Where’s the verbal pointing and emotional coloration that inspirits her Eboli, her Donna Elvira, her Chiméme? Production photos show that this versatile mezzo possesses physical presence, strong features, sparkling hazel eyes, and a mischievous mouth; why don’t we hear those properties in her Rossini, recording in January 2009? Is she more a stage animal, whose instincts spring to life best before an audience? That’s the sizzling impression left by her bravura Handel – whether as Amastre in Les Arts Florissant’s live Serse or, again on her website, as Ruggiero in ‘Sta nell’ Ircana piestrosa tana’ from Alcina with Las Talens Lyriques? Her distinctive timbre is memorable and engaging, as is her temperament, once unleashed. Seek out her earlier disc (I intend to), or watch for Silvia Tro Santafé’s debut in a leading role on DVD. That should solve the conundrum.
The Gramophone, January 2010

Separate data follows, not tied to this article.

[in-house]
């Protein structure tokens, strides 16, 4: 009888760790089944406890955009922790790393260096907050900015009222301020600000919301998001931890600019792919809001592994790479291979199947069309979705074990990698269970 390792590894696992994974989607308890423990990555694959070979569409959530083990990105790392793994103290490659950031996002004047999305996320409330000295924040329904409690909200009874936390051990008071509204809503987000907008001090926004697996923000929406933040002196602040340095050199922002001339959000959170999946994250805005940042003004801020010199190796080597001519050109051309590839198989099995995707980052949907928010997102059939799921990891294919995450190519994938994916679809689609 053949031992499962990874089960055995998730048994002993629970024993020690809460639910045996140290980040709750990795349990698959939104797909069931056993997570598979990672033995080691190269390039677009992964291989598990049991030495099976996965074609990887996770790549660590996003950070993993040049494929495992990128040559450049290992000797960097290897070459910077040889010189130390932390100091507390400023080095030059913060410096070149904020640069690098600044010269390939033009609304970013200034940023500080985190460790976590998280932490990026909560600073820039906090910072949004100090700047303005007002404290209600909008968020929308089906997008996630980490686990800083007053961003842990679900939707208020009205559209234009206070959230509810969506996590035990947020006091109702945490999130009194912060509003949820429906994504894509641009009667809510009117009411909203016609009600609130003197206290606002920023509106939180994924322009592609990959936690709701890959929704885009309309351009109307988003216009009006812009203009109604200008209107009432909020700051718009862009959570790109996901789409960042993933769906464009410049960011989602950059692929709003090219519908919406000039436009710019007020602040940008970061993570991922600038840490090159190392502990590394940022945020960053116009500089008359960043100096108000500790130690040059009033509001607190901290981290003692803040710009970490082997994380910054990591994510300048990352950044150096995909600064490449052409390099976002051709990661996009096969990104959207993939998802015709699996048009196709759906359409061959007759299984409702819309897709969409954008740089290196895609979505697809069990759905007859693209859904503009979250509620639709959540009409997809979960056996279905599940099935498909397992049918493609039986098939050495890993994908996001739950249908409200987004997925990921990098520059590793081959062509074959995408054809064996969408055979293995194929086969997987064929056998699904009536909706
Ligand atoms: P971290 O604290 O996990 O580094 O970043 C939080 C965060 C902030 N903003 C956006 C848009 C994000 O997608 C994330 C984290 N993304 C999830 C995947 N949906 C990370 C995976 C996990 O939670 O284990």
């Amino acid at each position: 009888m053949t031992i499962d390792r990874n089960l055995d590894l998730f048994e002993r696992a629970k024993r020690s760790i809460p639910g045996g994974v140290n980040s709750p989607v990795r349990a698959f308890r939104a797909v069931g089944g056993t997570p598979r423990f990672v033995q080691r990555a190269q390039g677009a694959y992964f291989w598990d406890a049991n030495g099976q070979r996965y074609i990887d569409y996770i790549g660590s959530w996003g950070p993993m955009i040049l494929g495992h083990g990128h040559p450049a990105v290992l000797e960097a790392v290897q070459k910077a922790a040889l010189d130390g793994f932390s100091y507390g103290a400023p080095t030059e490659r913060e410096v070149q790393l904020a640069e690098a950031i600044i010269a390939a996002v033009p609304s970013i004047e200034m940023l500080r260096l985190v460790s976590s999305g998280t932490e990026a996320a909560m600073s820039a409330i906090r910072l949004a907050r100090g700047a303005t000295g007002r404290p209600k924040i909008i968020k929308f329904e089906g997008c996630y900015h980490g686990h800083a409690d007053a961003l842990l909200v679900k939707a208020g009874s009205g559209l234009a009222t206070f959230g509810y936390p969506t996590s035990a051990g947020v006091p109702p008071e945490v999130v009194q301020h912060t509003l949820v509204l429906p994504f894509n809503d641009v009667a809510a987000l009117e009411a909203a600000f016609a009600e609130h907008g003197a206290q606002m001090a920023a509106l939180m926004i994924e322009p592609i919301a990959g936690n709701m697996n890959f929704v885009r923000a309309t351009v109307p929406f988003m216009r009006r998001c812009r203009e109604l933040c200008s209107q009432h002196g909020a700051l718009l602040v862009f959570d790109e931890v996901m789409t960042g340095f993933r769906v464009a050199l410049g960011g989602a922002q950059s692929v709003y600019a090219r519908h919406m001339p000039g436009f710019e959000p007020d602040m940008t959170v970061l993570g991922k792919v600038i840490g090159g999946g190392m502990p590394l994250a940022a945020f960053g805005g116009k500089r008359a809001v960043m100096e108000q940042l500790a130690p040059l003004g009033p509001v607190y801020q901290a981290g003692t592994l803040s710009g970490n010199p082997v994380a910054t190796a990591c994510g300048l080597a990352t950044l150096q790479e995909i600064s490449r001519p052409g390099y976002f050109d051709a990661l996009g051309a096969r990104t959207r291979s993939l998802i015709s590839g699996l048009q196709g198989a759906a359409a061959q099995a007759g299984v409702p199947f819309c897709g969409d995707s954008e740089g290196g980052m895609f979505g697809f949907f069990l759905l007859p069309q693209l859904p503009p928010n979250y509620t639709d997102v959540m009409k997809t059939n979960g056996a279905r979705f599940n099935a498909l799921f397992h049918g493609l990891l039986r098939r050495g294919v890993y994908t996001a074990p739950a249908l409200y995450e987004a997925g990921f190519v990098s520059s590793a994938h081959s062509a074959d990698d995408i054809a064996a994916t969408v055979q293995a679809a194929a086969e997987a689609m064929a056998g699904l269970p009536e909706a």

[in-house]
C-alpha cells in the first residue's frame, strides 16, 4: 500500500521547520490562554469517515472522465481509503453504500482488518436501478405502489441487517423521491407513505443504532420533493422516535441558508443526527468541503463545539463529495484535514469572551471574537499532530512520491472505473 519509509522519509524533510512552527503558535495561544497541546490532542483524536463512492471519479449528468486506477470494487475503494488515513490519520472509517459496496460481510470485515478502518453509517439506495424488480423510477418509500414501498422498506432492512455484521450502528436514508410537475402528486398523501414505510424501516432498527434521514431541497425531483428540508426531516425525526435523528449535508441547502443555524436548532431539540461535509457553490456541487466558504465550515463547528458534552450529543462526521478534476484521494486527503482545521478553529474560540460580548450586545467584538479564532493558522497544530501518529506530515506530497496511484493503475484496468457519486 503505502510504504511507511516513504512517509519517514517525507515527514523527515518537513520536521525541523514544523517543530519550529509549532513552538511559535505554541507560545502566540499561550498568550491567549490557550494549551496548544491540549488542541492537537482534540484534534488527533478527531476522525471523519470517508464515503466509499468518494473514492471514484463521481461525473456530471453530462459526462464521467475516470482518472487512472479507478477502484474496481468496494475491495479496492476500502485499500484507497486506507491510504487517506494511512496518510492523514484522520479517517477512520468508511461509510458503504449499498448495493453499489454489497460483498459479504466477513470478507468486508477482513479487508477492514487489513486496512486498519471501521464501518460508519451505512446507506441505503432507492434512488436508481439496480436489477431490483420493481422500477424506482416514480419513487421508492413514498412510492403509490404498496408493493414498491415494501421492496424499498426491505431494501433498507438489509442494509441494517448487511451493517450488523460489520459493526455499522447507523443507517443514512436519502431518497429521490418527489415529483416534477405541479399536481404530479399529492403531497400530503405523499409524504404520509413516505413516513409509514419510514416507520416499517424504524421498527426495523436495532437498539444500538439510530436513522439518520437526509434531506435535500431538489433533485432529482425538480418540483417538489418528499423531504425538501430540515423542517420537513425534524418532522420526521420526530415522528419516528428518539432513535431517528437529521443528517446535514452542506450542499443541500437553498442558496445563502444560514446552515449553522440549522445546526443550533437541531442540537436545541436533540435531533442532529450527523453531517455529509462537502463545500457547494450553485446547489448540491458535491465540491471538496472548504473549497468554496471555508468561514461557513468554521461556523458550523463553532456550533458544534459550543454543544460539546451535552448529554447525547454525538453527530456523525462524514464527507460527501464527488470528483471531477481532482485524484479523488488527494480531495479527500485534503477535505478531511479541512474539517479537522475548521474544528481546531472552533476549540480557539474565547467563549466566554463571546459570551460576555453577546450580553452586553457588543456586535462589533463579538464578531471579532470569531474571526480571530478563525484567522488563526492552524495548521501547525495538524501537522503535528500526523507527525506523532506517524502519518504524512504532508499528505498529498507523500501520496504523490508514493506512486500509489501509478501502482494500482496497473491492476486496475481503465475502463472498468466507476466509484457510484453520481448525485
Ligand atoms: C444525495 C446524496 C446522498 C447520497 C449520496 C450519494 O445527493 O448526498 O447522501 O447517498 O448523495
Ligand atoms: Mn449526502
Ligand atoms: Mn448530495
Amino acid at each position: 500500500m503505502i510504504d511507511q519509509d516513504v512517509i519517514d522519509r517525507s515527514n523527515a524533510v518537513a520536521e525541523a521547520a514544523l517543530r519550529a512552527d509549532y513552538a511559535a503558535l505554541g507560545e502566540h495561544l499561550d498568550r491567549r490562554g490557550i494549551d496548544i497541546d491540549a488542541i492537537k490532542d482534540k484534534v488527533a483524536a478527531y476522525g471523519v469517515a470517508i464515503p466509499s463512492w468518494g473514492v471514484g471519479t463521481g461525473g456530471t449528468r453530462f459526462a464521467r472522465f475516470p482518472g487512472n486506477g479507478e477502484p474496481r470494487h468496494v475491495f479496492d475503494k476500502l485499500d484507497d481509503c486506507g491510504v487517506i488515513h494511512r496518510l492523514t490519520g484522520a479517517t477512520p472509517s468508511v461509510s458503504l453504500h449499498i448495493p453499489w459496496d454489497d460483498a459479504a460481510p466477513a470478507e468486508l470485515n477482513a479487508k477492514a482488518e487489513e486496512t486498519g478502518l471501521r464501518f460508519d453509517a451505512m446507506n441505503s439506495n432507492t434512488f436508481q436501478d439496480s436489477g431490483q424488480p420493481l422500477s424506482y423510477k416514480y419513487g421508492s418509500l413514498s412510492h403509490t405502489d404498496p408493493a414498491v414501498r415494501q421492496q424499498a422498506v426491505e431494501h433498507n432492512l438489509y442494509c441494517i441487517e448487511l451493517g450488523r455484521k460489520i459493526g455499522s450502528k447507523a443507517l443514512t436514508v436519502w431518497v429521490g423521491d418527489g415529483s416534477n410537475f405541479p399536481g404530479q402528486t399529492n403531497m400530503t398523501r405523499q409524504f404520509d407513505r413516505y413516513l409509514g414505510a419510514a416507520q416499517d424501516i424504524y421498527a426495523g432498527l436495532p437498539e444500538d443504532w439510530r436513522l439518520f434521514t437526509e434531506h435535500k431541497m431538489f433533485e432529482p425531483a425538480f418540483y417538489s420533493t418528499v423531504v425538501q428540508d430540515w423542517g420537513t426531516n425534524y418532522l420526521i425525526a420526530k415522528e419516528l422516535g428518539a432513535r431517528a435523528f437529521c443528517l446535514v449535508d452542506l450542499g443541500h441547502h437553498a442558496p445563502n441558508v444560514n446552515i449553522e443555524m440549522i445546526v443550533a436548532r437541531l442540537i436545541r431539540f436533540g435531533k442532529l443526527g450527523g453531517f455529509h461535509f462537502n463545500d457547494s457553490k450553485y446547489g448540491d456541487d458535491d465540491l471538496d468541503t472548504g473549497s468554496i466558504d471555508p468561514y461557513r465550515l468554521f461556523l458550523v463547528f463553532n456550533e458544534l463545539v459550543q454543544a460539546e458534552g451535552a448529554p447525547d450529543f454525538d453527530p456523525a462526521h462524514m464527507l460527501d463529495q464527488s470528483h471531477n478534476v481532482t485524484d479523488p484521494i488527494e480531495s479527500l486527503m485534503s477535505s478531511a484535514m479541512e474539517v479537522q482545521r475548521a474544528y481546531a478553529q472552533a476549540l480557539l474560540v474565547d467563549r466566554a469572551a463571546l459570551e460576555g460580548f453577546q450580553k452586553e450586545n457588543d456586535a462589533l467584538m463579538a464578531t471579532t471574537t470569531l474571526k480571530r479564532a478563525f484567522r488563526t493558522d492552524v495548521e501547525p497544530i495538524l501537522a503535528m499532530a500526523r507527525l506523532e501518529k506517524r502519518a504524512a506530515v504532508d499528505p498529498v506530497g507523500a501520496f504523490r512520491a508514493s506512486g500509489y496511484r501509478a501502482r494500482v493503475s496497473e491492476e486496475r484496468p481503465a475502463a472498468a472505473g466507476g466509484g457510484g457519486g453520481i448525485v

Rossini’s heroines, and in this case a few heroes as well, are notoriously demanding roles. Silvia Tro Santafe began her professional career at the Rossini festival at Pesaro, and has made something of a specialty of the three main comic roles in his operas (Rosina, Cenerentola, Isabella). She begins with two extracts from L’italiana in Algeri, and although there are only a couple of moments here where she can demonstrate her comic skills there is a definite twinkle in “Cruda sorte!”. Where necessary all the other characters are present for their brief interjections, and the Lluis Vich Vocalis chorus provide the essential support in the big moments from the final scenes of L’italiana and La Cenerentola. Of course, one cannot help comparing Santafe in these with their illustrious predecessors, Supervia and Berganza. As yet she hasn’t quite their facility at investing the lyrics, or the coloratura, with a completely individual quality. Her diction is exemplary, and she negotiates all the rapid runs, trills and leaps without any apparent difficulty. The other inevitable name for comparison is that of Marilyn Horne, and the trouser roles of Malcolm in La donna del lago and Arsace in Semiramide seemed almost Horne’s exclusive property 30 years ago. It is in these parts that Santafe provies her most confident singing. The jaunty cabaletta to “Mura felice” has an engaging swagger to it, especially at the words “Tutto e impreffetto, tutto detesto”. As for “Ah, quell giorno”, if a suitable Semiramide could be found to partner Santafe’s Arsace, this opera might prove viable again. The Navarra Symphony Orchestra under Julian Reynolds provide sensitive accompaniments throughout. This is a most impressive recital.